Examples I think of immediately are McDonald’s, Michael Jordan and Zig Ziglar. They’ve all established their brand, and been able to maintain it even when competition has come from a lot of sources. They’re still looked upon as the leader in their field, and everyone else chases them.

In standup comedy, there aren’t many who have been able to change the game. Jay Leno and Jerry Seinfeld have traditionally been recognized as the top two acts of the comedy club era, but a name that never comes up and should is James Gregory aka “The Funniest Man In America.”

James is from Atlanta, and has been performing sold out shows to adoring fans for thirty years. That alone is impressive, but what makes him legendary is the way he markets himself and stays on top of the mountain in a business where backstabbing and throat cutting are par for the course.

I’ve always been a huge fan of James from afar, as I’ve known of him for decades. His name is familiar with anyone who works the road as a comedian, if for no other reason that he’s handled his business so much better than everyone else. He understands the game better than anyone else, but he also executes his plan to perfection. He has a system like McDonald’s does, and it works.

James’ manager is Lenny Sisselman, someone I’ve known for many years. He used to manage the Zanies Comedy Club in Nashville, and I always liked him personally and respected his rock solid integrity. Lenny is as honest and trustworthy as they come, and that’s rare in this business.

I’ve always told Lenny how much I admire James, and always wanted to meet him personally. I got my chance a few years ago when we were both on a comedy TV show taping for Comcast that happened to be shot at Zanies in Nashville. All the comedians went out for dinner after the show, and I got to sit at James’ table as he held court telling great stories that made us all laugh.

James has a larger than life charisma, onstage and off. He’s a true character, and one can’t help but be mesmerized by his magnetic personality. He reminds me of how wrestler Dusty Rhodes is able to grab an audience during interviews. There’s a southern rhythm that hypnotizes listeners.

Dusty is known as a microphone master, and it’s no surprise he and James are personal friends. James loves pro wrestling, and that’s another reason I’m a fan. He understands the way wrestlers create personas to establish their rapport with their audience, and that’s exactly what he’s done.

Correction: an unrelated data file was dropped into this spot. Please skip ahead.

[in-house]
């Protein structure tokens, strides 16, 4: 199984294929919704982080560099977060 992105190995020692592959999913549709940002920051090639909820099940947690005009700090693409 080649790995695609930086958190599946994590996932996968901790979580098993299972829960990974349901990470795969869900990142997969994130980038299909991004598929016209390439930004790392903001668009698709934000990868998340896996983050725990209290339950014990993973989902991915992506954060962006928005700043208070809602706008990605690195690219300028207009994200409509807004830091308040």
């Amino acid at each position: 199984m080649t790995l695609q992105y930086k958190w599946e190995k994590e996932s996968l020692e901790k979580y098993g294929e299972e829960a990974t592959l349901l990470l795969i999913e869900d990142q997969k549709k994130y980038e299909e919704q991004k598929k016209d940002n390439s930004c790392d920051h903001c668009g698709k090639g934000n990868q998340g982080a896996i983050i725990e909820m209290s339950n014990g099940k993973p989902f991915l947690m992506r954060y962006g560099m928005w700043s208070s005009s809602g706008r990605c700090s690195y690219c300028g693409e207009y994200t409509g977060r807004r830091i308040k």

I happened to be attending the Laughing Skull Festival in Atlanta this week and I received an email from Lenny saying James would like to invite me to visit him at his house while I was in Atlanta “if I had some time.” If I had some time? Let’s cancel the festival and I’ll just hang out with James for a while. That alone would have made my trip worthwhile. Of course I had time.

   We talked on the phone, and James said he was an early riser and I should plan on coming over as soon as I got up. Fine with me. I was a bit nervous in the car because I didn’t want to look like a total goober. Even though we’d met once, we’re not that close. I didn’t want to offend the man.

I arrived at his house, and I immediately knew why James has achieved legendary status. It’s a kind of place a person drives past in stunned awe and asks “I wonder who lives THERE?” It’s an awesome sight, as is the six car garage attached to it. I knew I was in for an amazing experience.   

   James welcomed me like I was an old friend, and led me to his living room to sit down. If ever the Atlanta Falcons need a place to practice in a pinch, there would be plenty of room inside this house. It was immaculately kept, and I was afraid to touch anything but James was a great host.

He made me feel right at home, and then proceeded to tell me some stories of how he started in the business and about his family. He’s incredibly humble, and more than once he apologized for ‘talking about himself’ when in fact that’s exactly why I was there. I wanted to hear all about his life and what he did to be able to stay on top of the game for as long as he has. This was a treat.

He told me about how he’s been working since he was 12 years old, and how his amazing work ethic he learned in sales has transferred over into comedy. He was the first comedian that offered merchandise after his shows – and that includes Leno and Seinfeld. James had cassettes and hats and t-shirts for sale after shows when he was still a feature act, and it’s done him more than well.

Marketing has always fascinated me, and I listened intently as James explained how he worked his way up from being an opening act sleeping on a couch to one of the biggest comedy club acts that ever stepped on a stage in the modern era. He didn’t start until he was in his 30s, and most of the rest of us start in our late teens or early twenties. James made up for lost time and then some.